The white brick building feels medieval, the doorways too small for 21st-century girths and the hallway too narrow for two people to pass without an awkward side shuffle. Open rooms offer brief glimpses of bizarre scenes: a technician examining blood smears of Red River hogs, a PhD stirring a rattlesnake with a stick, a baby moose on a hospital gurney.
A few hundred feet away on the public side, bored kids are staring at an empty polar-bear exhibit and a dad is muttering about the $10 price of parking. A few people strain their necks for a look at Buddy and Pedro, the purportedly gay penguins. But back here beyond a fence next to the snow leopard exhibit, this is where a true magical menagerie tour awaits.
“We call it the hidden zoo,” says Bill Rapley, the executive director for conservation, education and wildlife, as he clops down the narrow hallway of the Toronto Zoo’s Animal Health Centre. “It’s where the real work of this zoo takes place and no one really gets to see it.”
The zoo has hidden it so well, in fact, that when city councillors were debating the fate of the municipally owned Toronto Zoo last month, there was barely a mention of the ongoing activities on this side of the fence. They referred to it in terms more suited to Canada’s Wonderland or Disneyworld – a tourist trap, plain and simple. Mayor Ford led the charge, asking rhetorically what taxpayers were doing in the zoo business. And so the decision was made: Sell or lease the zoo.
How exactly that transaction takes place now rests with the city manager, but the decision immediately caught the interest of several international theme park operators, including Parque Reunidos, a Spanish behemoth that runs the likes of BonBon-Land and Dutch Wonderland.
Dr. Rapley insists the spectre of a private operator doesn’t bother him. But it has to. His life’s work is at stake.
“In many respects, the history of zoos is the history of some noble zoo director aspiring to some higher goal of conservation research,” says Jeffrey Hyson, a zoo historian at Saint Joseph’s University and author of a forthcoming cultural history of American zoos, “and then running up against the reality that these institutions still exist more for recreation, more for families to see exotic animals up close.”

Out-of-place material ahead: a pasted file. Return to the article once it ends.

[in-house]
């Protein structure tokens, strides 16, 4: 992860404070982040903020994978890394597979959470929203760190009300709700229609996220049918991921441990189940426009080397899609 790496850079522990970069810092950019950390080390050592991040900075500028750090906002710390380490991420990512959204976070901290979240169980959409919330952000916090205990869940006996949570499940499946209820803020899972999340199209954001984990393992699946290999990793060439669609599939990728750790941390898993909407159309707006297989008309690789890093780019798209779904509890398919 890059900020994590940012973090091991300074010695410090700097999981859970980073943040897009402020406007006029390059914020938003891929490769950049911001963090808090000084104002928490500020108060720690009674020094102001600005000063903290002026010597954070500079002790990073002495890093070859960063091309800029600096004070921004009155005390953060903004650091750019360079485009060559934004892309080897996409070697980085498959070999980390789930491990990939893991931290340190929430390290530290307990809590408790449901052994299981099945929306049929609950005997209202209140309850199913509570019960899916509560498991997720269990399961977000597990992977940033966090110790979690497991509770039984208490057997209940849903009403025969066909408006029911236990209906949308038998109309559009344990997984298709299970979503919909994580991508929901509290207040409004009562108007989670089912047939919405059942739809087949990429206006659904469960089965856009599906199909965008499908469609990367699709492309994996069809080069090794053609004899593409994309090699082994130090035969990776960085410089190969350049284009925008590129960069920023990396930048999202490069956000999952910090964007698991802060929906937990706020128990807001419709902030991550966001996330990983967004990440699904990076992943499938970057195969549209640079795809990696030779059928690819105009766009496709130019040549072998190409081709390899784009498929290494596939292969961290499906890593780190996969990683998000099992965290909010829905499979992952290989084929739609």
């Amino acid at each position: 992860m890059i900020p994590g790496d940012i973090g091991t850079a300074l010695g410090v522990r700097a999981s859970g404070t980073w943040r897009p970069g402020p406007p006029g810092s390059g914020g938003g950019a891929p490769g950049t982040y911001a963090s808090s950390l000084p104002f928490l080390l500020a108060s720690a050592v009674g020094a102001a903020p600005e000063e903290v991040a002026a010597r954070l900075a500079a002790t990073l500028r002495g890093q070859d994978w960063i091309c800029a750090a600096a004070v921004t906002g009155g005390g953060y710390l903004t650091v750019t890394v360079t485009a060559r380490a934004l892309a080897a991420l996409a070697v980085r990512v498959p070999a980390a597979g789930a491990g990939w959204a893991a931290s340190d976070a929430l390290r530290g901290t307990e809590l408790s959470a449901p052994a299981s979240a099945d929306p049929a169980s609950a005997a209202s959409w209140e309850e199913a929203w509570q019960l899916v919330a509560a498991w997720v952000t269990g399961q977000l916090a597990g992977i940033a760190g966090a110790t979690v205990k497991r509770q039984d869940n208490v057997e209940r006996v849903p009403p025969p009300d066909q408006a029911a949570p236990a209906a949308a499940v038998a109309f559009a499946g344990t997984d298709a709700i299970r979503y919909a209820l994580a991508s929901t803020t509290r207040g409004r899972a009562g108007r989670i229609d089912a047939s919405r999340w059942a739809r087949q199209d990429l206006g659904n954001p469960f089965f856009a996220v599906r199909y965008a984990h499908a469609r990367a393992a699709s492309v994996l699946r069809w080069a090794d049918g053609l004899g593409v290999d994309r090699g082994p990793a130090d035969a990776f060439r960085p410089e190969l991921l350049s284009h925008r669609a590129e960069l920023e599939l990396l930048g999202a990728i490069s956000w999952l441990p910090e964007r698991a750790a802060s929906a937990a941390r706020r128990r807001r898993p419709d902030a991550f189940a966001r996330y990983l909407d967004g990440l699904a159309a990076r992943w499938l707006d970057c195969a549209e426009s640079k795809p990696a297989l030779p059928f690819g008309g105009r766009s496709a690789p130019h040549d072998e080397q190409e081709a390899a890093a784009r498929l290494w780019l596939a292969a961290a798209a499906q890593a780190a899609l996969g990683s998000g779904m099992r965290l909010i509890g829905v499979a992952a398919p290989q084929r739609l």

Quirks and consequences
Dr. Rapley dodges a few wooden crates in the hallway marked “Caution Live Animals.” There’s no telling what’s inside them. The animal centre we’re touring ships or receives enough animals every day to keep a few couriers busy. Today there’s a porcupine coming in and some endangered black-footed ferrets heading out to a Midwest American “boot camp” where they’ll be trained for reintroduction to the wild.
We head into a low-ceilinged room reeking of antiseptic. Heavy steel tables inside can accommodate anything up to the size of a polar bear. Shelves are lined with medicine bottles, rubber hose and, curiously, a jar of K-Y Jelly. But it’s surprisingly small, no bigger than any human hospital facility.
“You can imagine how difficult it would be to X-ray an elephant’s leg in here,” says Dr. Rapley. “This is all original, all 1974 construction. Even then it was not to the level we really needed.”
Dr. Rapley was hired as the zoo’s first vet in 1973. He was fresh off a 15-month internship at the San Diego Zoo and the new Toronto facility offered a good chance to practice his new skills close to his hometown. As a kid, he was obsessed with nesting birds around his home in Stoney Creek, Ont. He even brought a few home. He was hooked. Aside from a seven-year break in the eighties, he’s worked at the zoo since he was hired, making pioneering breakthroughs in the emerging field of animal science and defining the “higher purpose” referred to in the zoo’s purpose statement: to protect wildlife and habitats, advocate on wildlife issues and pursue green initiatives.
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